Cranberry TriFest Race Story – Good Things Come in 5s

I just completed my 5th Cranberry TriFest Olympic Distance Triathlon. To keep things neat and tidy, I finished 5th in my 5th (and final) year in the 45-49 age group.

Each time I race, I learn about myself: how I make choices and how I feel about the outcomes of those choices.  I’m pretty sure that this and the fact that the learning opportunities seem to be endless are what keep me racing.

A little piece of relevant history… Back in the beginning of July, after 4 weekends of racing each weekend, and after thinking a lot about my training and the mental fatigue I was experiencing at 5am when it was time to wake up and train I made a a conscious, out-loud to Jason choice:

“This summer, I’m just going to have fun and enjoy swimming and biking and running. I’m gonna ride on the beach, run without a watch, and just swim with my friends at the reservoir – maybe the pool once in a while.” Long pause…
“And please remind me that this is the choice I made in August when I’m wishing I made a different choice at Cranberry.”

It’s been a delightful summer. I’ve had great open water swims followed by chatty runs with friends. Jason and I rode so many gravely, sandy, grassy miles on our CX bikes. I was a little sad when I had to wipe spider webs off my TT bike for a local sprint at the end of July, so a weekly TT bike ride got thrown in. I ran hills one day for fun and a lot of beach, off-road miles. I enjoyed every minute.

Although I worried that I’d lose fitness, the reality was that I never had a week with fewer than 5 workout days, many days included bricks (because I like them), and off days meant long beach walks with the pup. I stayed very fit. In many ways because of the off road miles and resting when I felt like it – I felt healthier and much less injury prone. My morning workouts just made me happy and set me up for a great day with work, with friends, with everything.

I didn’t lose my fitness – I did however lose some speed. And we’re back to the race story…

Cranberry was a great race. The swim was a wetsuitless, hot, shallow, 2 loop, pond scummy mess. And I found myself entertained by the chaos. It was on the bike, when I was trying to push a speed that I probably could have held back in June that I started wishing I could undo my choice and go back in time.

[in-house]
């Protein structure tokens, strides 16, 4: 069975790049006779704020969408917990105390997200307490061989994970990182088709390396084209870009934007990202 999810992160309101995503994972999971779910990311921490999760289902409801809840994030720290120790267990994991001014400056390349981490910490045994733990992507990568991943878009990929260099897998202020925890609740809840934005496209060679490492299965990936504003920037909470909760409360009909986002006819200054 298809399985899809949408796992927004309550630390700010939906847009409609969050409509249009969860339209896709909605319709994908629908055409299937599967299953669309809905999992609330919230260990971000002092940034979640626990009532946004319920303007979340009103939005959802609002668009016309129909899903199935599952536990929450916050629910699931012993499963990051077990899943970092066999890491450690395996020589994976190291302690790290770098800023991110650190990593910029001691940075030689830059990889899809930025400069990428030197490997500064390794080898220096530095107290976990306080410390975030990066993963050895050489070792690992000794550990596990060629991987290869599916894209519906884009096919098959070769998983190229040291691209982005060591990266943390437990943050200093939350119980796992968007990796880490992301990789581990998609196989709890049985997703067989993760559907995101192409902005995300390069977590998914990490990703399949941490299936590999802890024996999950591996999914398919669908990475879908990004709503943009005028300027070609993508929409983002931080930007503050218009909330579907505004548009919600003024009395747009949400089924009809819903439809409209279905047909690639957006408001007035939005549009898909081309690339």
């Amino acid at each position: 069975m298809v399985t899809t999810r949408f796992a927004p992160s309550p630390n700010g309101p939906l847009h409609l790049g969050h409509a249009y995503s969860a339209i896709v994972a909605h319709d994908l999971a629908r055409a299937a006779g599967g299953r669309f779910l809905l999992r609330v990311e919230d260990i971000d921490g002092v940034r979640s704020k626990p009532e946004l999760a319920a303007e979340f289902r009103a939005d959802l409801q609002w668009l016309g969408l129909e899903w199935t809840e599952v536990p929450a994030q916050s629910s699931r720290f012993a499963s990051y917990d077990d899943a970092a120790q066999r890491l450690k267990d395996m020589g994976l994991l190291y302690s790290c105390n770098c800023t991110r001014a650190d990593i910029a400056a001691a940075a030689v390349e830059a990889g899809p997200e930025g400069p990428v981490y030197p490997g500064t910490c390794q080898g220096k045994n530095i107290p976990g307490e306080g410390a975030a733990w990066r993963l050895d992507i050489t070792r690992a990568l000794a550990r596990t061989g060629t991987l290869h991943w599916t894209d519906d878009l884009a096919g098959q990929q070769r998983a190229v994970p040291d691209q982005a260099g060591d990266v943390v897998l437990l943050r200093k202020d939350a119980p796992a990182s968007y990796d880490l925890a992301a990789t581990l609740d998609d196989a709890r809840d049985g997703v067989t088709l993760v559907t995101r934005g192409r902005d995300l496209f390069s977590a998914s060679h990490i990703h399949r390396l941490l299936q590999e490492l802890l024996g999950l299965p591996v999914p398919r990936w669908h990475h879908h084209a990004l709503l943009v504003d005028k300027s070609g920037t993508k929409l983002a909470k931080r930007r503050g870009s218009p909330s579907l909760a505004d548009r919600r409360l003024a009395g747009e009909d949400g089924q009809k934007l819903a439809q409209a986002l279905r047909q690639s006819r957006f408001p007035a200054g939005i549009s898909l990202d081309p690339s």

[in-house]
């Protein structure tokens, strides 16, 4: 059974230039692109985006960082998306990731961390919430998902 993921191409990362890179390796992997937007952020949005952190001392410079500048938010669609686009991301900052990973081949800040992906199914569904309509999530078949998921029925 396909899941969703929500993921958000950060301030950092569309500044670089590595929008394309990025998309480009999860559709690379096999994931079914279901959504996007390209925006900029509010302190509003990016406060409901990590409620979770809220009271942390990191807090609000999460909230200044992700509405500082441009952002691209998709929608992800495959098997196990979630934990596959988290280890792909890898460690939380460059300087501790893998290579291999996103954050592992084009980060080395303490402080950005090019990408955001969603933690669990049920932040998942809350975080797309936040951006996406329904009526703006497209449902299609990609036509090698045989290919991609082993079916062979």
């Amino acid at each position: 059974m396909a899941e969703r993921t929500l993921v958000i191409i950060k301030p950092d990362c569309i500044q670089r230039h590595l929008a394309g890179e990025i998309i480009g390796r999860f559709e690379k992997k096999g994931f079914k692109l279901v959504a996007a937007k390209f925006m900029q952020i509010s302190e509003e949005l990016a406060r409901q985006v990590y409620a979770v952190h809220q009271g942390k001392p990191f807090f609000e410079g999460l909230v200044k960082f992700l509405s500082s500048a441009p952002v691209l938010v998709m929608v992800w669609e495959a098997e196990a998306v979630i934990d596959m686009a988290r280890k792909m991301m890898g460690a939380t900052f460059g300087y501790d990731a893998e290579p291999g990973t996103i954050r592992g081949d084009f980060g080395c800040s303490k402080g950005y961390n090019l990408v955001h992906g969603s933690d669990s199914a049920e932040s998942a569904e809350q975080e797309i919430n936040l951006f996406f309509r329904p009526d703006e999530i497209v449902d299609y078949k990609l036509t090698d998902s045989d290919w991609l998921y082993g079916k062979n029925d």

When training regrets creep into your race, flatting is almost a promise. Not that your tire will get punctured, but you feel like it did and the whole race feels flat and frustrating.

I was right there, when a flash of words flooded my brain:

Would you rather have some excuse or rationale for a race outcome: Sick last week, got a flat tire, missed a feed, had to sneeze when the winning attack went, or even just that you lost your nerve that day when it got really hard (yes, this happens). With that, you can forever clasp onto the worrystone-mantra of “I could have won, if only…?”

Or, would you rather honestly know you had ridden a race to the very best of your strength and ability, know there was nothing else you could have done and have that be…not…quite…enough?

Mara Abbott’s thoughts following her courageous 4th place Olympic finish had clearly made a lasting impression and became my mantra for the rest of the race. I would ride to the best of my present strength and ability and let go of the energy wasted on rationalizing anything. And thank goodness, because it was such a more pleasant way to race!

I raced hard. I gave all I had. I’m sore today and I was slower.

And to further emulate, Mara, I’ll be really honest (as she was) and share one more thought I had when I finished …

Yet here is what I will always sort of wish I had:
A podium spot.

The day after, I’ll tell you without hesitation that I wouldn’t change a thing about my summer. It turns out you can still be pretty speedy when you do what makes you happy, play and share joy. I’m thankful that Mara’s story collided with mine when it did.

And thanks to Sun MultiSports and all the wonderful volunteers for a great race!!!

Cranberry Trifest 2016


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